If the collection agency takes the steps to update the consumer’s credit reports then the account balance should be changed to zero. Along with the zero balance, a notation along the lines of “settled for less than full balance” will be added to the consumer’s credit report.
Myth #3: Settling derogatory accounts improves credit scores
Truth — The settlement of a derogatory account will most likely do nothing to improve a consumer’s credit scores.
The reason settling a derogatory account almost never has a positive impact on a consumer’s credit scores is because current FICO and VantageScore credit scoring models are built to predict the likelihood of whether a consumer will miss payments in the future.
If a consumer has missed payments in the past, illustrated by the fact that there are settling debts, then the odds are higher that he will miss payments again in the future.
Settling or paying off the balance of an account does not erase the fact that the default occurred and, therefore, usually does nothing to raise a consumer’s credit scores.
There is one exception to this rule. The most current version of VantageScore, called VantageScore 3.0, and the recently announced FICO 9 credit score will ignore all collection accounts that have a zero balance, regardless of whether it was paid or settled. There are some scenarios under those two scoring platforms where the consumer’s scores could go up.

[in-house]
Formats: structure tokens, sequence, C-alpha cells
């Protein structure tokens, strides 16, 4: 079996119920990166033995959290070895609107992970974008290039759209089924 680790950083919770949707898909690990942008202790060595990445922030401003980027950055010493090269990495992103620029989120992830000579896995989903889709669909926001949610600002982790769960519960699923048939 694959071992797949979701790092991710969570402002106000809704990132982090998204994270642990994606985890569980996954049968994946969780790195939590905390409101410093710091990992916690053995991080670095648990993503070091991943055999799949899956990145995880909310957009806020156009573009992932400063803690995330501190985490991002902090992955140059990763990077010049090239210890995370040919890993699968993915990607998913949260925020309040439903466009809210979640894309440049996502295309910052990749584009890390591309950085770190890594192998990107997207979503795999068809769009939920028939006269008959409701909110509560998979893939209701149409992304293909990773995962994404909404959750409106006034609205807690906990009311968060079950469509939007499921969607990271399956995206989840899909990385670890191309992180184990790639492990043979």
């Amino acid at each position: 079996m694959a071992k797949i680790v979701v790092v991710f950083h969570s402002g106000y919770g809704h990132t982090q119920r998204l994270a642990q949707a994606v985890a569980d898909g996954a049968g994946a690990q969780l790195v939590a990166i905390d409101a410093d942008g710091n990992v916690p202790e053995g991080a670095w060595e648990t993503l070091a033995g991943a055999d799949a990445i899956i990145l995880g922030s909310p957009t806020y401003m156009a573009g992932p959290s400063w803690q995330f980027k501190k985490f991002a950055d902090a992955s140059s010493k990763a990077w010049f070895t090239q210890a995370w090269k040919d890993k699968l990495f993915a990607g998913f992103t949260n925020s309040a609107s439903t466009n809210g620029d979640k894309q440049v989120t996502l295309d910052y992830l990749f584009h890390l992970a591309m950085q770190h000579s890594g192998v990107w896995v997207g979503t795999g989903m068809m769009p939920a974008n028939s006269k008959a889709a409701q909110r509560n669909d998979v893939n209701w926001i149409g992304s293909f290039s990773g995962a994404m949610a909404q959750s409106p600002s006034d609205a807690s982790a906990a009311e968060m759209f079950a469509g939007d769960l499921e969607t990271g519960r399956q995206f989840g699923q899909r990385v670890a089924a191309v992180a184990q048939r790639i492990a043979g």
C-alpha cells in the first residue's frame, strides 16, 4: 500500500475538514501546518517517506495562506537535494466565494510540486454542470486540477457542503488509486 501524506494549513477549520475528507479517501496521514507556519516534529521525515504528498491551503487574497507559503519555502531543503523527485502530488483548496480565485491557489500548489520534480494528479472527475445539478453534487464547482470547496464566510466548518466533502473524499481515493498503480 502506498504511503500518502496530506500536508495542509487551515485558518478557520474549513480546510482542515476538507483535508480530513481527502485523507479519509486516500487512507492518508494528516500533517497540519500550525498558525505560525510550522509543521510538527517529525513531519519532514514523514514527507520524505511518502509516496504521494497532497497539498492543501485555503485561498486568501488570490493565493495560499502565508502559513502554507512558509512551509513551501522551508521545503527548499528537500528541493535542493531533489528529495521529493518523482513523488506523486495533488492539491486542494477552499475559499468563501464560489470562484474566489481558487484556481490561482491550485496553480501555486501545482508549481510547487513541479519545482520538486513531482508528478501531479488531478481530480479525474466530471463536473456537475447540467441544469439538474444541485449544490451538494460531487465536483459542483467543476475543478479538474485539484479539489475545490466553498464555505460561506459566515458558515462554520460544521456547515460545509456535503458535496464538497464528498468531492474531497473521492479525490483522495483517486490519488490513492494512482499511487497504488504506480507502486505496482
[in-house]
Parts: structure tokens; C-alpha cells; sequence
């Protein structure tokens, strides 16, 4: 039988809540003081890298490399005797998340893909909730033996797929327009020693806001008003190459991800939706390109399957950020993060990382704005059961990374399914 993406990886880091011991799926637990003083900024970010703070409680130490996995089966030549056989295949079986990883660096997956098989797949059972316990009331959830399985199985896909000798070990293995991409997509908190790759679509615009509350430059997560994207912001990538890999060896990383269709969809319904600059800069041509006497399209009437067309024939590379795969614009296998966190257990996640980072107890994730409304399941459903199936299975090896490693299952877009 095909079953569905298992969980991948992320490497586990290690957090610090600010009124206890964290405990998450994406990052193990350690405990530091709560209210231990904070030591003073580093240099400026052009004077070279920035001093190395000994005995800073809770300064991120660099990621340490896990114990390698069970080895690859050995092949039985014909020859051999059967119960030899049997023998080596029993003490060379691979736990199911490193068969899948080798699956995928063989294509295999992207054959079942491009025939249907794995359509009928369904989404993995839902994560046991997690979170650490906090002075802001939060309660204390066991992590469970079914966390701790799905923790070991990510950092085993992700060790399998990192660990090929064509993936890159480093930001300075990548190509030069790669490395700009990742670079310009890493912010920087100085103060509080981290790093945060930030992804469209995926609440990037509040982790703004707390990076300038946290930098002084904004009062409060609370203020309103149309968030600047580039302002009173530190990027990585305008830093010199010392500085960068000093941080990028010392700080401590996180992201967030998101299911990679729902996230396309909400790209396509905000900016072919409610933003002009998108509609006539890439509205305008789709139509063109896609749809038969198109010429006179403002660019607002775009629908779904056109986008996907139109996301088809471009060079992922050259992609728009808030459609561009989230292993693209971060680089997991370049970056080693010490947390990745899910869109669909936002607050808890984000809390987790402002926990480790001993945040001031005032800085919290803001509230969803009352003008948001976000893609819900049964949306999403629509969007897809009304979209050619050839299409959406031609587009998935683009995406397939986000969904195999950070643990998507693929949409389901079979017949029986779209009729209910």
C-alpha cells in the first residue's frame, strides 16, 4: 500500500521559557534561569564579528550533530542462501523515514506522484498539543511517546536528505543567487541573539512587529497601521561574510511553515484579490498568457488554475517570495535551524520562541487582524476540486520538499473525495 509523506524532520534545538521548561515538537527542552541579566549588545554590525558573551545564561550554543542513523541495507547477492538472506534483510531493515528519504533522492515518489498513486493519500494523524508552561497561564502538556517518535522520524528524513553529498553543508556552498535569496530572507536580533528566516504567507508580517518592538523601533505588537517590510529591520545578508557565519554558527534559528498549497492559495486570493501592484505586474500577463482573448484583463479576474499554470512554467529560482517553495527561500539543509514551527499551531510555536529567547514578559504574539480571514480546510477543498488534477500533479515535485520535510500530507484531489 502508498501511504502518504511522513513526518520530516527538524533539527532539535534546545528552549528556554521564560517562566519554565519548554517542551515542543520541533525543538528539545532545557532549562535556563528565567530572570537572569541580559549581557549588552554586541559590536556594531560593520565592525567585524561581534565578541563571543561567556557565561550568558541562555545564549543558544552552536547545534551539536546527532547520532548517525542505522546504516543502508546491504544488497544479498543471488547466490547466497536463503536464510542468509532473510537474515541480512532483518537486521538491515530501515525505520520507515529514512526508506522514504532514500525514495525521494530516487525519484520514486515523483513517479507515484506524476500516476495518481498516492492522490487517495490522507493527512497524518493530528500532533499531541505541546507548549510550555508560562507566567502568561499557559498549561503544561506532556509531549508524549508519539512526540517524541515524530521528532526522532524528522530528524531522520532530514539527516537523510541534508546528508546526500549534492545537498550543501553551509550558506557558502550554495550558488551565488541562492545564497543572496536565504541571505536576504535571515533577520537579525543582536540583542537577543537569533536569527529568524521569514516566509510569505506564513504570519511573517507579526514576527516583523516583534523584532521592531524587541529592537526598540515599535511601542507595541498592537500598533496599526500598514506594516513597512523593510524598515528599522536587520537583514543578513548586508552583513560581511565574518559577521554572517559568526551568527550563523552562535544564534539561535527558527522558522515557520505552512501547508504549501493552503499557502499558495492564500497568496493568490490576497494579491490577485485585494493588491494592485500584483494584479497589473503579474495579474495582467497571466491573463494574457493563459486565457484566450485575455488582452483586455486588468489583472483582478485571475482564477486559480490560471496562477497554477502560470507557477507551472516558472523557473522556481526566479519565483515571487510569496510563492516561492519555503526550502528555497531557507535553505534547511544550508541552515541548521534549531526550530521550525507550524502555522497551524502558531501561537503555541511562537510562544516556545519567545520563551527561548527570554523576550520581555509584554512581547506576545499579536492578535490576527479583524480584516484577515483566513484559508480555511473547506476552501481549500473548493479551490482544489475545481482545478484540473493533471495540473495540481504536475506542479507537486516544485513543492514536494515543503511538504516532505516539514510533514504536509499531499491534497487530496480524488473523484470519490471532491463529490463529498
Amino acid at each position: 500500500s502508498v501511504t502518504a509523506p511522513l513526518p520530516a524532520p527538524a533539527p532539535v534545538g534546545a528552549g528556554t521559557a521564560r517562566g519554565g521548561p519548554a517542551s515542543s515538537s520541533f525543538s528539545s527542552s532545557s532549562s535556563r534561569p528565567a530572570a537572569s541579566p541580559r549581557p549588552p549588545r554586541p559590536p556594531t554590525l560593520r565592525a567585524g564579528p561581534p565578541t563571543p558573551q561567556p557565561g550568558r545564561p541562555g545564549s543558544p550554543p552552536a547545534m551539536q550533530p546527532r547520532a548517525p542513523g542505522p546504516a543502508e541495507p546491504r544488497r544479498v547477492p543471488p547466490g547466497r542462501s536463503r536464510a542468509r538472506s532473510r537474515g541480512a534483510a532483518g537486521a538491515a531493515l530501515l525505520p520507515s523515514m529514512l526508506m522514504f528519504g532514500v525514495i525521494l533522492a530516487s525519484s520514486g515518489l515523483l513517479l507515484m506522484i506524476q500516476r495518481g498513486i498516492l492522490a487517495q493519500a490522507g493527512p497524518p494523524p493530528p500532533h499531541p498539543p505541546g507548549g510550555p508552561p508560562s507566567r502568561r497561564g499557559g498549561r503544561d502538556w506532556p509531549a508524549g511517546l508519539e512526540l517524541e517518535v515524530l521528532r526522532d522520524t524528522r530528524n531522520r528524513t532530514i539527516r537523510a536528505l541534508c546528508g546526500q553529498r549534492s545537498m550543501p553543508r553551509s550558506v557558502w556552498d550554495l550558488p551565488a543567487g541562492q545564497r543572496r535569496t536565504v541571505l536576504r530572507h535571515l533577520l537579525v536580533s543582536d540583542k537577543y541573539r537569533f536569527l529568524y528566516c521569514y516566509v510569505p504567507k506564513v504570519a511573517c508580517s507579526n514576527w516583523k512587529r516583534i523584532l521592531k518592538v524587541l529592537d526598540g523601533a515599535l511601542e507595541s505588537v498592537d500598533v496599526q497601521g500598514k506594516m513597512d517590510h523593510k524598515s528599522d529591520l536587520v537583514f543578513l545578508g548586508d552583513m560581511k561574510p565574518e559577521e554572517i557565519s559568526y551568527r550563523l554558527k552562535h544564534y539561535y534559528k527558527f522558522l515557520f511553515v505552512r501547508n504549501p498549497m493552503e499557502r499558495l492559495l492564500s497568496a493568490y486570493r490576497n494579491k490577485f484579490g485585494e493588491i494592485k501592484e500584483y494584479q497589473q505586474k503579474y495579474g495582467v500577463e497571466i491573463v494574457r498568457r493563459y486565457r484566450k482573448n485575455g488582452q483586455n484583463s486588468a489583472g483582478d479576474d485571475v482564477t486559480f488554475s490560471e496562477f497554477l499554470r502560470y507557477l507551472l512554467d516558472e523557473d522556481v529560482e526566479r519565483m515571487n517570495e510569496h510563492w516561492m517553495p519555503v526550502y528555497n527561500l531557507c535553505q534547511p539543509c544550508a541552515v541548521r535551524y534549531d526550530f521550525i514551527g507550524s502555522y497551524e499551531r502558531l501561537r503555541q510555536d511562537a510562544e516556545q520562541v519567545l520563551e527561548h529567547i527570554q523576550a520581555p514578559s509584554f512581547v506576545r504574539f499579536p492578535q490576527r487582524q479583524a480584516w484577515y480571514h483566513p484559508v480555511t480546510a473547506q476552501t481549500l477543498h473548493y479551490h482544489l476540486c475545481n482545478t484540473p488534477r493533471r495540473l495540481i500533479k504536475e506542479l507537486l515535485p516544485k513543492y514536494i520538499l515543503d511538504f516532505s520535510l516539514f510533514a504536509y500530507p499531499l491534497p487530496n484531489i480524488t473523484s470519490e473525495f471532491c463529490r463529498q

Myth #4: Debt settlement resets 7-year clock
Truth — Nothing can legally cause a derogatory account to remain upon a consumer’s credit reports for longer than seven years from the date of default on the original account, NOTHING.
According to the FCRA, derogatory accounts have a capped time limit for how long they are allowed to stay on a consumer’s credit reports, called a statute of limitations. This is great news for consumers because it means they cannot be penalized for their past financial management mistakes indefinitely.